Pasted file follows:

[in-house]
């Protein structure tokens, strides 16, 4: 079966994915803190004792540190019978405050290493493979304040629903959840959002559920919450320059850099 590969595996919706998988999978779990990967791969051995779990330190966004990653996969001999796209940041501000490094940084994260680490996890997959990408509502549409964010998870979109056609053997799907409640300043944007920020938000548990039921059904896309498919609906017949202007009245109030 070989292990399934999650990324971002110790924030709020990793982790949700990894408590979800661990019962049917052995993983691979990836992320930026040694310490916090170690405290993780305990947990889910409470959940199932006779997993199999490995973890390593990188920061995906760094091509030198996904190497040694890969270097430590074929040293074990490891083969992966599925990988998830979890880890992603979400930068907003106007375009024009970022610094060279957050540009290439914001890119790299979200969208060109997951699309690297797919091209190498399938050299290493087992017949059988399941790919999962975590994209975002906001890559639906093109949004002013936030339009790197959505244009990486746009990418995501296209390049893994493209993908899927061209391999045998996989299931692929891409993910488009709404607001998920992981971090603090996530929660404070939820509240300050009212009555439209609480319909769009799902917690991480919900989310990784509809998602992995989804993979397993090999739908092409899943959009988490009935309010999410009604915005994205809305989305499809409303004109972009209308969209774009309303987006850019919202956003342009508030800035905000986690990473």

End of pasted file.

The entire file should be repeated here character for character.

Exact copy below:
[in-house]
């Protein structure tokens, strides 16, 4: 079966994915803190004792540190019978405050290493493979304040629903959840959002559920919450320059850099 590969595996919706998988999978779990990967791969051995779990330190966004990653996969001999796209940041501000490094940084994260680490996890997959990408509502549409964010998870979109056609053997799907409640300043944007920020938000548990039921059904896309498919609906017949202007009245109030 070989292990399934999650990324971002110790924030709020990793982790949700990894408590979800661990019962049917052995993983691979990836992320930026040694310490916090170690405290993780305990947990889910409470959940199932006779997993199999490995973890390593990188920061995906760094091509030198996904190497040694890969270097430590074929040293074990490891083969992966599925990988998830979890880890992603979400930068907003106007375009024009970022610094060279957050540009290439914001890119790299979200969208060109997951699309690297797919091209190498399938050299290493087992017949059988399941790919999962975590994209975002906001890559639906093109949004002013936030339009790197959505244009990486746009990418995501296209390049893994493209993908899927061209391999045998996989299931692929891409993910488009709404607001998920992981971090603090996530929660404070939820509240300050009212009555439209609480319909769009799902917690991480919900989310990784509809998602992995989804993979397993090999739908092409899943959009988490009935309010999410009604915005994205809305989305499809409303004109972009209308969209774009309303987006850019919202956003342009508030800035905000986690990473």